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When used properly, gas grills can provide a good source of energy for cooking. Gas grills are intended for outdoor use or in very well ventilated areas. They are convenient and can be hooked up directly to a main natural gas source or fed by portable containers of gas. Users should take precautions when using gas grills to avoid the health dangers inherent in the appliances.
When defective, gas grills can cause fires. Hoses can come loose or other parts of the apparatus come in contact with the flames and cause a fire. When drip pans become full, they can also cause fires. Flames can come in contact with people nearby the grill or catch nearby houses or dry grass on fire and lead to additional damage. Blocked pipes, gas leaks and crimped hoses also can lead to fires. Consumers should pay attention to recalls on grills with known defects that cause fires and return the grills or take them in for service. Regular cleaning of drip pans and grease traps can help to prevent burning.
- When defective, gas grills can cause fires.
- Hoses can come loose or other parts of the apparatus come in contact with the flames and cause a fire.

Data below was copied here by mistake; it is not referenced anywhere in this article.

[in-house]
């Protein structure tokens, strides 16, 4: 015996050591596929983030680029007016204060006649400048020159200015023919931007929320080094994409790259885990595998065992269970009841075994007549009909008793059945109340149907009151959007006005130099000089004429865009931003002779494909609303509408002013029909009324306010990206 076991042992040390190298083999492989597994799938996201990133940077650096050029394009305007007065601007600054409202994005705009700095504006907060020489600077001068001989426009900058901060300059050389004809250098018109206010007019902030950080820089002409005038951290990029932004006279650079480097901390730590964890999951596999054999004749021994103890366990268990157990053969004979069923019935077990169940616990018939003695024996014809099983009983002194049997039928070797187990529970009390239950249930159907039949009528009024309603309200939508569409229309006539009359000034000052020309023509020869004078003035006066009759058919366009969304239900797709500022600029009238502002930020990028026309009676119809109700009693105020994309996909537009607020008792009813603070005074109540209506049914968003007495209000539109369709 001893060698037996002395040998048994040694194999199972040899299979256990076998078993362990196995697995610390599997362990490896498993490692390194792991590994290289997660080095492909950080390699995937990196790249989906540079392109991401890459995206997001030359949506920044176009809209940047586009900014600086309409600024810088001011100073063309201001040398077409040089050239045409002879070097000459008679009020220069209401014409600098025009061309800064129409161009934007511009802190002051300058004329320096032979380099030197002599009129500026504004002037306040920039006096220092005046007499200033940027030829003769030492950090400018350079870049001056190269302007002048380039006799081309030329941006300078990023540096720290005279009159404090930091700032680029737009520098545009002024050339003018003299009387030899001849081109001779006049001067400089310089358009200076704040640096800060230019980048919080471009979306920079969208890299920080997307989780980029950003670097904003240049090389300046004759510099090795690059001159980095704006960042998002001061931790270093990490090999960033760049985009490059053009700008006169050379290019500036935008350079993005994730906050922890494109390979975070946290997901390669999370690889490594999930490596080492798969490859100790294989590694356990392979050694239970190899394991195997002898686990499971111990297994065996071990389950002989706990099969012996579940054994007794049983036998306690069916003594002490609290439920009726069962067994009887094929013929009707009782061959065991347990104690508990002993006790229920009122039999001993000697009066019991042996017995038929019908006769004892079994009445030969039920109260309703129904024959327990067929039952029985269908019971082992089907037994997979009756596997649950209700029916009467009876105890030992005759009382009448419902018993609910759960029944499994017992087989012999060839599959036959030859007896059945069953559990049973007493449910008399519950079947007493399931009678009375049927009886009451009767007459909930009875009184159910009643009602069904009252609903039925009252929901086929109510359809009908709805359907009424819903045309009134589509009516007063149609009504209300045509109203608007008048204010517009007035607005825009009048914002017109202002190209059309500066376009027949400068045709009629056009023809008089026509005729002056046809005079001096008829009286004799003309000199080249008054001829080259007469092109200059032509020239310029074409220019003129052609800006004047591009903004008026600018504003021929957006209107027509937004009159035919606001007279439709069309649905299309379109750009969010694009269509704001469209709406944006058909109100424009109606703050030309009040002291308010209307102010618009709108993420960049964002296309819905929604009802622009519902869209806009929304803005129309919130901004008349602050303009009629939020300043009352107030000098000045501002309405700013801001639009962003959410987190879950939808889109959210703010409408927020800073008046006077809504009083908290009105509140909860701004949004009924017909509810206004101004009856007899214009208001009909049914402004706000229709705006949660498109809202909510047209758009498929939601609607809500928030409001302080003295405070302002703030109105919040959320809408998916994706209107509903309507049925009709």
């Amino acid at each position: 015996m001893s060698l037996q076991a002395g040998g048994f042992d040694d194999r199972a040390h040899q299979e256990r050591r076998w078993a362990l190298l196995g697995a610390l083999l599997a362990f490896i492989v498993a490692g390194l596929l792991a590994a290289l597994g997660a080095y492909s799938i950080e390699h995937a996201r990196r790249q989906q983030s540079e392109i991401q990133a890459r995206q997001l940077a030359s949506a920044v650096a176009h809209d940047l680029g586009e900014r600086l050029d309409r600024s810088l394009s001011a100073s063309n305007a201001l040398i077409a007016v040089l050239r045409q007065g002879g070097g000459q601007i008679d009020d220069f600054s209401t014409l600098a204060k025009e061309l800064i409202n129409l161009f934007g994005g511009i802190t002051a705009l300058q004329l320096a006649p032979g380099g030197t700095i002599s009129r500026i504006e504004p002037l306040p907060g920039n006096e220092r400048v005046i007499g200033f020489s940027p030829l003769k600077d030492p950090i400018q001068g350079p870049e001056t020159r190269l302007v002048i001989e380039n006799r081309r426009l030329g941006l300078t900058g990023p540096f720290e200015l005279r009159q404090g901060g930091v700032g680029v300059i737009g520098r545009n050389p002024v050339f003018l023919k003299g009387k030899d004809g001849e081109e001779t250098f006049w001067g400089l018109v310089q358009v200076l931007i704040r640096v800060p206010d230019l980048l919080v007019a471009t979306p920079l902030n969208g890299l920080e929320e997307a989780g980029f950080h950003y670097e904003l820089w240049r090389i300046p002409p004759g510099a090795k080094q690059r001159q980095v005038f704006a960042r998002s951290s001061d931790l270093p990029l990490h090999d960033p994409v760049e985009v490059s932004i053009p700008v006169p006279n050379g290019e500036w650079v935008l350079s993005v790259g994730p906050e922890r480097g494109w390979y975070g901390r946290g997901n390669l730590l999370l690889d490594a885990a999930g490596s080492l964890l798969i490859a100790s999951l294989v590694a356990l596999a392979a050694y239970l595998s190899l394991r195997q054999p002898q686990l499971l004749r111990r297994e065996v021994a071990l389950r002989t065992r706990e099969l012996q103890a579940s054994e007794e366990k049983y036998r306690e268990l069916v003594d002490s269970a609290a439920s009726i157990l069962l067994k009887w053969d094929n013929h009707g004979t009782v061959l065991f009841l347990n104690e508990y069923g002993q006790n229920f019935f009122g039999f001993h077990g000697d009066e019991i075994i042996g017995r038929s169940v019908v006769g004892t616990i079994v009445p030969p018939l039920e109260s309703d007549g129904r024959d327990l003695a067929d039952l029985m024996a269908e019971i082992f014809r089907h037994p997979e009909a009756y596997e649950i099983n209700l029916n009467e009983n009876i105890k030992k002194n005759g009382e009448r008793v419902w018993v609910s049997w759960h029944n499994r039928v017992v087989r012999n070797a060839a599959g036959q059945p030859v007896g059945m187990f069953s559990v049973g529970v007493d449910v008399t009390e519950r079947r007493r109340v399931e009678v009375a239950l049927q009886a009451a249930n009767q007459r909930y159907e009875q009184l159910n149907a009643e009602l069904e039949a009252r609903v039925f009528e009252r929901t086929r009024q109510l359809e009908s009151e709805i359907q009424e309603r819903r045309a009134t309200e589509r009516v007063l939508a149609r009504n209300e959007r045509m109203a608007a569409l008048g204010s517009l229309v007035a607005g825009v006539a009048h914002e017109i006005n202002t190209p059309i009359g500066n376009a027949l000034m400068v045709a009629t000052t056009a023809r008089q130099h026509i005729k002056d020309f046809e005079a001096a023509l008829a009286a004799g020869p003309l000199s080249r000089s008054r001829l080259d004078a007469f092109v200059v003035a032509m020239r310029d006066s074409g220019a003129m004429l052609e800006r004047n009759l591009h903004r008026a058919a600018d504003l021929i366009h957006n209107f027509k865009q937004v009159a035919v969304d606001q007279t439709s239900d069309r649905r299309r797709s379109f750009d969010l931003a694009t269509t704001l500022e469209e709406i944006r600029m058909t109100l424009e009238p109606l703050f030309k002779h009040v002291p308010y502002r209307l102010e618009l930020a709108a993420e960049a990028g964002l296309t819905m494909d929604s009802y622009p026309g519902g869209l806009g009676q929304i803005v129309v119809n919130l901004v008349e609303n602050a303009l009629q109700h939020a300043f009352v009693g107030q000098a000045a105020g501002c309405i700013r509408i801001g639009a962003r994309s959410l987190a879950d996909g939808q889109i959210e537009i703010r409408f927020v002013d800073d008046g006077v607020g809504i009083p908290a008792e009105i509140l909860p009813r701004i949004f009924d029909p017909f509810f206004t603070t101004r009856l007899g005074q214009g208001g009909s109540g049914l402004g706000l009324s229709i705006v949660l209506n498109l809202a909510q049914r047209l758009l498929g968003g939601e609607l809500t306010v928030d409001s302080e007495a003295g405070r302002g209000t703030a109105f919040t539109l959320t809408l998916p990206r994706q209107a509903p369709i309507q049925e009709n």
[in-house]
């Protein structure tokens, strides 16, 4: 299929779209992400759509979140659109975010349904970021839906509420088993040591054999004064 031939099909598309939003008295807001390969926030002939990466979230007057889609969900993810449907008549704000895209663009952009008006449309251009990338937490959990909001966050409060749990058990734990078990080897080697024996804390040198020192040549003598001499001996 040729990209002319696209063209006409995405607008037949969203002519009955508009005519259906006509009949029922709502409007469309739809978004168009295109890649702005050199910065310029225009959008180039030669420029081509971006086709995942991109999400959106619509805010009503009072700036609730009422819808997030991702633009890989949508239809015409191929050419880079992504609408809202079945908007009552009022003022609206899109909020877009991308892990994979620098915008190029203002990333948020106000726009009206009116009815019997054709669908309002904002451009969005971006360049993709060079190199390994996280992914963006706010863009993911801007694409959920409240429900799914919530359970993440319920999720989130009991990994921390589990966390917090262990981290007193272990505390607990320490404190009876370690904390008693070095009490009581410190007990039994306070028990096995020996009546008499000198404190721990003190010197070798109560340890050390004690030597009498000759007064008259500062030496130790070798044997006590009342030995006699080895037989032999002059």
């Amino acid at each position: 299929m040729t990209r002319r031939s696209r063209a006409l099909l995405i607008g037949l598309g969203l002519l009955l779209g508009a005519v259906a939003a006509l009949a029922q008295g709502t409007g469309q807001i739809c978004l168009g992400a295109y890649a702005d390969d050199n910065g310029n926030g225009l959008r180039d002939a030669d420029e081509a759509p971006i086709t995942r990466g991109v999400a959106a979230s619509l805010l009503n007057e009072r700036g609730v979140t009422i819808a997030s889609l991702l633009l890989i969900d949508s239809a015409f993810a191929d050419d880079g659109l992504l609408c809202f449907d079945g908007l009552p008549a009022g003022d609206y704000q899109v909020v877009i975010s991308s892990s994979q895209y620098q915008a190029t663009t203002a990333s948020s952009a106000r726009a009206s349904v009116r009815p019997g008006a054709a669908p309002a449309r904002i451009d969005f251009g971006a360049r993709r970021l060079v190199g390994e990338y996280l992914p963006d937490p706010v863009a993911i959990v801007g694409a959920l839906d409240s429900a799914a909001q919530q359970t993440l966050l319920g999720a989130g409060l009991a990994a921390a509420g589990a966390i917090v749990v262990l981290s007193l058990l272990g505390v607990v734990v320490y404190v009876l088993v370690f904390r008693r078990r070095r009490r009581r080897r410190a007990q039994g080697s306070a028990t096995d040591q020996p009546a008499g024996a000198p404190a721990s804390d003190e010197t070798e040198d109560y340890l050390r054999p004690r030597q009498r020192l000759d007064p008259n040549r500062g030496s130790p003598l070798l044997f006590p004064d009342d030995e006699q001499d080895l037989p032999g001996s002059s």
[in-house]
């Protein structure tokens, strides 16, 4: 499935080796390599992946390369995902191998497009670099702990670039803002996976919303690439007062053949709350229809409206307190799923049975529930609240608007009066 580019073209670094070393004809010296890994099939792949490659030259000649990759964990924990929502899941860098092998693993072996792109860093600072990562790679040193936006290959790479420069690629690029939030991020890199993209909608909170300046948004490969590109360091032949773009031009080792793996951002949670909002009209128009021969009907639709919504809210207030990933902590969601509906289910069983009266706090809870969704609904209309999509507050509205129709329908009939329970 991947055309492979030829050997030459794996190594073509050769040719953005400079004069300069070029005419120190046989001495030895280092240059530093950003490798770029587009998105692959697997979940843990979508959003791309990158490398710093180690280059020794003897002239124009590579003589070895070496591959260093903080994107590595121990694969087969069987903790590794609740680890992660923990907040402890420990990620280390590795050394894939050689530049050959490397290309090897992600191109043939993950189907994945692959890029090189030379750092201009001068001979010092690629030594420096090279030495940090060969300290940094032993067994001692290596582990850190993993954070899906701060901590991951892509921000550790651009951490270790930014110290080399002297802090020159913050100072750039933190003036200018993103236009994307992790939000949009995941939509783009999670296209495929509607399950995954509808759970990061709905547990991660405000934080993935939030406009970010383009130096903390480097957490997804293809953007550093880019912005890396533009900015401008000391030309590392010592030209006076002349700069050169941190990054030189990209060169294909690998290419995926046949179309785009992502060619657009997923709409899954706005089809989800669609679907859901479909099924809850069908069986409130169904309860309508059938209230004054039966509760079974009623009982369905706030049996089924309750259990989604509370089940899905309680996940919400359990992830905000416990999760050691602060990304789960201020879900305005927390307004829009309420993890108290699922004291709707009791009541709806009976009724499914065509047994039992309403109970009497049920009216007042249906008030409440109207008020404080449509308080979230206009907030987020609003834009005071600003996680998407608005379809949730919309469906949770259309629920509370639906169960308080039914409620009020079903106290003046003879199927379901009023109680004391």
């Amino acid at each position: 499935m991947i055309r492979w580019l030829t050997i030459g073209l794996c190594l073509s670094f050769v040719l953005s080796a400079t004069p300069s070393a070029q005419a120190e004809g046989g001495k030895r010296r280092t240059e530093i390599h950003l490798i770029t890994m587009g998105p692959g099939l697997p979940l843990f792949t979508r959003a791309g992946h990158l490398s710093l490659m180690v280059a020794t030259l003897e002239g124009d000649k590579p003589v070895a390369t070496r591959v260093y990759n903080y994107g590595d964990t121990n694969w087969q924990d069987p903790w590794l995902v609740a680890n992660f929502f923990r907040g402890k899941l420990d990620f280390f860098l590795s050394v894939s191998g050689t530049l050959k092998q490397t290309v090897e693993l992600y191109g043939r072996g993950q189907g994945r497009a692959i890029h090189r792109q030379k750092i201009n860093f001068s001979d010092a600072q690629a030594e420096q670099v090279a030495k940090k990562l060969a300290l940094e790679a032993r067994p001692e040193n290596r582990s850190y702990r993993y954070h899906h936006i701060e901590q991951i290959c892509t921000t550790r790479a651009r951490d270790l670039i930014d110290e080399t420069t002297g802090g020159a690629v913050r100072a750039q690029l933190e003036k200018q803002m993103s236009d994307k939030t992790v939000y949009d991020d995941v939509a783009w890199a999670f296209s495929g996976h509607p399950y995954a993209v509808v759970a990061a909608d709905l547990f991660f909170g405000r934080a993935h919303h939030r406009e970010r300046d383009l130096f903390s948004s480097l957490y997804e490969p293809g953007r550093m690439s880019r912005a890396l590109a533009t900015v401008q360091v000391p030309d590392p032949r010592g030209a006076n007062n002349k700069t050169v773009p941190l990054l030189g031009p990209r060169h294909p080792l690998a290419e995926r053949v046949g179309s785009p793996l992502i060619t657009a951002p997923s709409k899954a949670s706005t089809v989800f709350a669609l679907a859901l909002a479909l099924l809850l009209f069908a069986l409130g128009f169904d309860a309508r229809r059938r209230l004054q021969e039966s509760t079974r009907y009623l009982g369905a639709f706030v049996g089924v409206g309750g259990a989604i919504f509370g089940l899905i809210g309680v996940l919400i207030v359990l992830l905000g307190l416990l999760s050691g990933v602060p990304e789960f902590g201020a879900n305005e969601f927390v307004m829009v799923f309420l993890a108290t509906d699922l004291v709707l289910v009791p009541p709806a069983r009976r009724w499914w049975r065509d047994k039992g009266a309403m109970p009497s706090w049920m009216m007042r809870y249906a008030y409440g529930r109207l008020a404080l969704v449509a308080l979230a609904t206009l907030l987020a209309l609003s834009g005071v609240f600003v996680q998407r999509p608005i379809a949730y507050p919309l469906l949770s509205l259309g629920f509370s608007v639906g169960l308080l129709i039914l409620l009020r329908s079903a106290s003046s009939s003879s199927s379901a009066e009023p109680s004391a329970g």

Carbon Monoxide Poisoning
Propane Stove Safety
At high enough levels, carbon monoxide is deadly, report researchers at the U.S. Environmental Protection Agency 1. The deadly gas is created whenever a gas grill is fired up. Carbon monoxide, or CO, is safe when the grill is operating properly, but when used improperly or in defective grills, it can be dangerous. The CDC reports that hundreds die from accidental CO poisoning every year. Fumes should always be vented outdoors with a gas grill to prevent a buildup of CO. Symptoms of carbon monoxide poisoning include nausea, headaches, confusion, shortness of breath and dizziness.
- At high enough levels, carbon monoxide is deadly, report researchers at the U.S. Environmental Protection Agency 1.
- Carbon monoxide, or CO, is safe when the grill is operating properly, but when used improperly or in defective grills, it can be dangerous.
Propane is an odorless, colorless substance used as fuel in some gas grills 2. Propane exposure can come from direct contact on the skin and eyes or through inhaling the fumes 2. Propane is an asphyxiate, cutting off the flow of oxygen through the body 2. Exposure can lead to suffocation and death. High levels of propane when inhaled can cause unconsciousness, seizures and cardiac arrest 2. When it touches the skin, liquid propane causes frostbite conditions 2. Even low levels of propane exposure can cause headache, nausea, numbness of the arms and legs and vomiting 2. Long-term effects could include weight loss, conjunctivitis, memory loss and skin discoloration.
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Linda Ray is an award-winning journalist with more than 20 years reporting experience. She's covered business for newspapers and magazines, including the "Greenville News," "Success Magazine" and "American City Business Journals." Ray holds a journalism degree and teaches writing, career development and an FDIC course called "Money Smart."